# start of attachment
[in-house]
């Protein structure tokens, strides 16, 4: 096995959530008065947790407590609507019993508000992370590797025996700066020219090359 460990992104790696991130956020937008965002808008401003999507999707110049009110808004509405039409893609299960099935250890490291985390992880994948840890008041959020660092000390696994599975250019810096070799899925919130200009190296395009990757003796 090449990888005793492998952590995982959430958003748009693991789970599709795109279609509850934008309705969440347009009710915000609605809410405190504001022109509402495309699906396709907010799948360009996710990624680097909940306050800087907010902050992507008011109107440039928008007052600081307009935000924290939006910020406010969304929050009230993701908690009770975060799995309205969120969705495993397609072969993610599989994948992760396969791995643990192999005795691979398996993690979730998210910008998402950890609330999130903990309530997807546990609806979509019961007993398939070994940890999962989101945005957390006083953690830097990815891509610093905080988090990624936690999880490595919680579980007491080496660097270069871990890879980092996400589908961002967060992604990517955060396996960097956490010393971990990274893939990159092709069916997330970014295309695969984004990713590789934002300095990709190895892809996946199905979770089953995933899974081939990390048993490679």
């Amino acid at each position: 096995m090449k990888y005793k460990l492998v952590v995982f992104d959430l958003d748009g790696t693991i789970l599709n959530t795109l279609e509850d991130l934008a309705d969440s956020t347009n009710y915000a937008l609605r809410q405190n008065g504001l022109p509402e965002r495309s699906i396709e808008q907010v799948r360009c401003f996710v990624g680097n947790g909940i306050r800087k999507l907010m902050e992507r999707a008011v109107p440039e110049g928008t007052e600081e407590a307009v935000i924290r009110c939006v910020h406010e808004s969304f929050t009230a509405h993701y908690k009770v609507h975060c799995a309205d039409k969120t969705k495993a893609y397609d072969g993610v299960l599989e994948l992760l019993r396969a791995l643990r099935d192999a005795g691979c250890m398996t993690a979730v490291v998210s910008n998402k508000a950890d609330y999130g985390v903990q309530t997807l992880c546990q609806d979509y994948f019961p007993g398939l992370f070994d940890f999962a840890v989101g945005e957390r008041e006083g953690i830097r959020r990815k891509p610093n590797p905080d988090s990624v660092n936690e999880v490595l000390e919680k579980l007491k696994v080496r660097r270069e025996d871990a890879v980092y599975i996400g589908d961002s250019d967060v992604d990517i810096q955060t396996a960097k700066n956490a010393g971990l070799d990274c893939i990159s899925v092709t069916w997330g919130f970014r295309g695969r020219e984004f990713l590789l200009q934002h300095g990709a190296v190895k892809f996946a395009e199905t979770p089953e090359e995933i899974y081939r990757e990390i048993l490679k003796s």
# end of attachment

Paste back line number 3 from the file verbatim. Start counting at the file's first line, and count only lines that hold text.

């Amino acid at each position: 096995m090449k990888y005793k460990l492998v952590v995982f992104d959430l958003d748009g790696t693991i789970l599709n959530t795109l279609e509850d991130l934008a309705d969440s956020t347009n009710y915000a937008l609605r809410q405190n008065g504001l022109p509402e965002r495309s699906i396709e808008q907010v799948r360009c401003f996710v990624g680097n947790g909940i306050r800087k999507l907010m902050e992507r999707a008011v109107p440039e110049g928008t007052e600081e407590a307009v935000i924290r009110c939006v910020h406010e808004s969304f929050t009230a509405h993701y908690k009770v609507h975060c799995a309205d039409k969120t969705k495993a893609y397609d072969g993610v299960l599989e994948l992760l019993r396969a791995l643990r099935d192999a005795g691979c250890m398996t993690a979730v490291v998210s910008n998402k508000a950890d609330y999130g985390v903990q309530t997807l992880c546990q609806d979509y994948f019961p007993g398939l992370f070994d940890f999962a840890v989101g945005e957390r008041e006083g953690i830097r959020r990815k891509p610093n590797p905080d988090s990624v660092n936690e999880v490595l000390e919680k579980l007491k696994v080496r660097r270069e025996d871990a890879v980092y599975i996400g589908d961002s250019d967060v992604d990517i810096q955060t396996a960097k700066n956490a010393g971990l070799d990274c893939i990159s899925v092709t069916w997330g919130f970014r295309g695969r020219e984004f990713l590789l200009q934002h300095g990709a190296v190895k892809f996946a395009e199905t979770p089953e090359e995933i899974y081939r990757e990390i048993l490679k003796s």